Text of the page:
With today’s world of short wait-times and drive-by services, it’s not uncommon for someone entering addiction treatment to be seeking a cure rather than a healing process. Addiction, whether drugs or alcohol, has long-terms effect on the body and mind; effects that can persist long after drug use ends. For this reason, addiction recovery and …
Addiction Recovery and Relapse: Why It’s Important to Try Again
With today’s world of short wait-times and drive-by services, it’s not uncommon for someone entering addiction treatment to be seeking a cure rather than a healing process. Addiction, whether drugs or alcohol, has long-terms effect on the body and mind; effects that can persist long after drug use ends. For this reason, addiction recovery and relapse tend to go hand-in-hand as relapse episodes ultimately become part of the overall addiction recovery process.
Anyone who’s experienced relapse well knows how discouraging and frustrating it can be considering all the work he or she has put into getting well. Giving up at this point can definitely cause more harm than good in more ways than one. In effect, “trying again” becomes part of the addiction recovery process no matter how many times a person finds him or herself at this point.
Addiction causes physical changes in how the brain and body function. By the time a person enters recovery, the effects of drug abuse have become a “normal” part of the body’s overall chemical and functional makeup.
According to the Journal of European Psychopharmacology, addiction is classified as a chronic relapsing disease that operates in much the same way as any other chronic medical condition, such as diabetes or asthma. Chronic conditions, in any form, require long-term maintenance and management as the physical changes that result essentially “rewire” how the body and mind work.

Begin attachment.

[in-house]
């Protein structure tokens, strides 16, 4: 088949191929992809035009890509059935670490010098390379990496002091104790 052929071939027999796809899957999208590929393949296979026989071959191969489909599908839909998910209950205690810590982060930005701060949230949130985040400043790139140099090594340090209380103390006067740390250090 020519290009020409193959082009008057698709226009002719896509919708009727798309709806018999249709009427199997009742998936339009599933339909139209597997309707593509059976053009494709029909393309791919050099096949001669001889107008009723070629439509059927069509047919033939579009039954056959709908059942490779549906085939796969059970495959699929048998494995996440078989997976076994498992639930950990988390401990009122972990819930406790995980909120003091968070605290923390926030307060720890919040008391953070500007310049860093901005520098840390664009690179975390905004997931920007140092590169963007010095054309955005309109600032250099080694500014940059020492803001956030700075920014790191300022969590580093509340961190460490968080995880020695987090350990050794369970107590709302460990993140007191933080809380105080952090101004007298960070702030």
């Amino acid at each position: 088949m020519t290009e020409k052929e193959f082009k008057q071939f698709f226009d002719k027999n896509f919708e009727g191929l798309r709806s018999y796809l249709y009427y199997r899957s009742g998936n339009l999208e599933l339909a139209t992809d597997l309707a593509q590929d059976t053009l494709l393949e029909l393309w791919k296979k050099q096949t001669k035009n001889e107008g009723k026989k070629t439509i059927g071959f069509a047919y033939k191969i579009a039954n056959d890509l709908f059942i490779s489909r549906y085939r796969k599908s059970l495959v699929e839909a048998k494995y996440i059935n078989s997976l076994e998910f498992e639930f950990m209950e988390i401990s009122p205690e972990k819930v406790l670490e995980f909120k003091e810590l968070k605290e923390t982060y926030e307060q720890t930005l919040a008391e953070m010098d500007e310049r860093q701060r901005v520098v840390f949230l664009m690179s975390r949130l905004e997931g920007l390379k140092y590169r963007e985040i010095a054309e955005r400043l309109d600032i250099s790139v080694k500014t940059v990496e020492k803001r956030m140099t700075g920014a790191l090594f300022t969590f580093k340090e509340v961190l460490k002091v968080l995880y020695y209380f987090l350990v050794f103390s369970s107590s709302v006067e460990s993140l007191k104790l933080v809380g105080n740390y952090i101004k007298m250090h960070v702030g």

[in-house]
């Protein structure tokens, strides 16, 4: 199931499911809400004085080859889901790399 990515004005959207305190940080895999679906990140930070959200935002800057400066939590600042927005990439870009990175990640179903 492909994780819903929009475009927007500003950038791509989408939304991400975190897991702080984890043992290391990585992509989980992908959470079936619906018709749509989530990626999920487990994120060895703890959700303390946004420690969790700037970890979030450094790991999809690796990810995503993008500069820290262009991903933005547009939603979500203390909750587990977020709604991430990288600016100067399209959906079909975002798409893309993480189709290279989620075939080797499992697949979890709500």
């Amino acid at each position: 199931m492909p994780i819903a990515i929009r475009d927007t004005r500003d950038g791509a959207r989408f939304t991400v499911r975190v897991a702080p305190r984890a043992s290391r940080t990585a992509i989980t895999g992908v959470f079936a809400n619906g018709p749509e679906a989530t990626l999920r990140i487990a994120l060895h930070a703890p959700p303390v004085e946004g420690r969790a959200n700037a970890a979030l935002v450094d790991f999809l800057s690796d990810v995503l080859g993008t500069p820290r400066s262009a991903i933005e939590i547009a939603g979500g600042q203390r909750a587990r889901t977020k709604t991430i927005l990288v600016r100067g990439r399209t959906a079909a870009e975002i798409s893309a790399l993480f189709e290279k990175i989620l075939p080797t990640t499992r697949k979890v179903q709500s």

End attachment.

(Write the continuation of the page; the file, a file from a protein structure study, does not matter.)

Much of the difficulty and challenges encountered in addiction recovery have to do with the psychological aftereffects of drugs on a person’s mind. In essence, addiction develops out of damage done to the brain’s reward system. This area of the brain defines a person’s priorities, motivations and daily outlook based on positive reinforcing experiences had from day to day.
According to the U. S. National Library of Medicine, positive experiences trigger the release of dopamine in the brain, the primary neurotransmitter involved in brain reward system functions. Addictive substances, like drugs and alcohol, also stimulate dopamine production in the brain, which accounts for the drastic change in priorities addiction causes in a person’s life.
With addiction recovery and relapse, a person fights an ongoing battle between drug-based reward system norms and rules versus recovery-based norms and rules. Ultimately, the day-to-day process of “living” drug-free becomes the only means for erasing addiction-based programming from the brain reward system’s records.
As disheartening as relapse episodes can be, they nonetheless offer valuable information in terms of what works and what doesn’t work in your addiction recovery process. More often than not, the seeds of relapse take root within a person’s thinking patterns and behaviors, long before the actual relapse event occurs. Understanding how and why this change in mindset occurred can go a long way towards avoiding relapse in the future.
Drug Treatment Considerations
Oftentimes, addiction recovery requires a person to engage in some form of ongoing treatment for months or even years after drug use ends. Whether it be individual psychotherapy, group therapy or support group work, staying engaged in the addiction recovery process offers the only means for getting comfortable with a drug-free lifestyle.
If you or someone you know struggles with addiction recovery and relapse and have questions about recovery treatment options, please feel free to call our toll-free helpline at (800) 407-7195(Who Answers?) for more information. Our addictions specialists can also help connect you with treatment services in your area.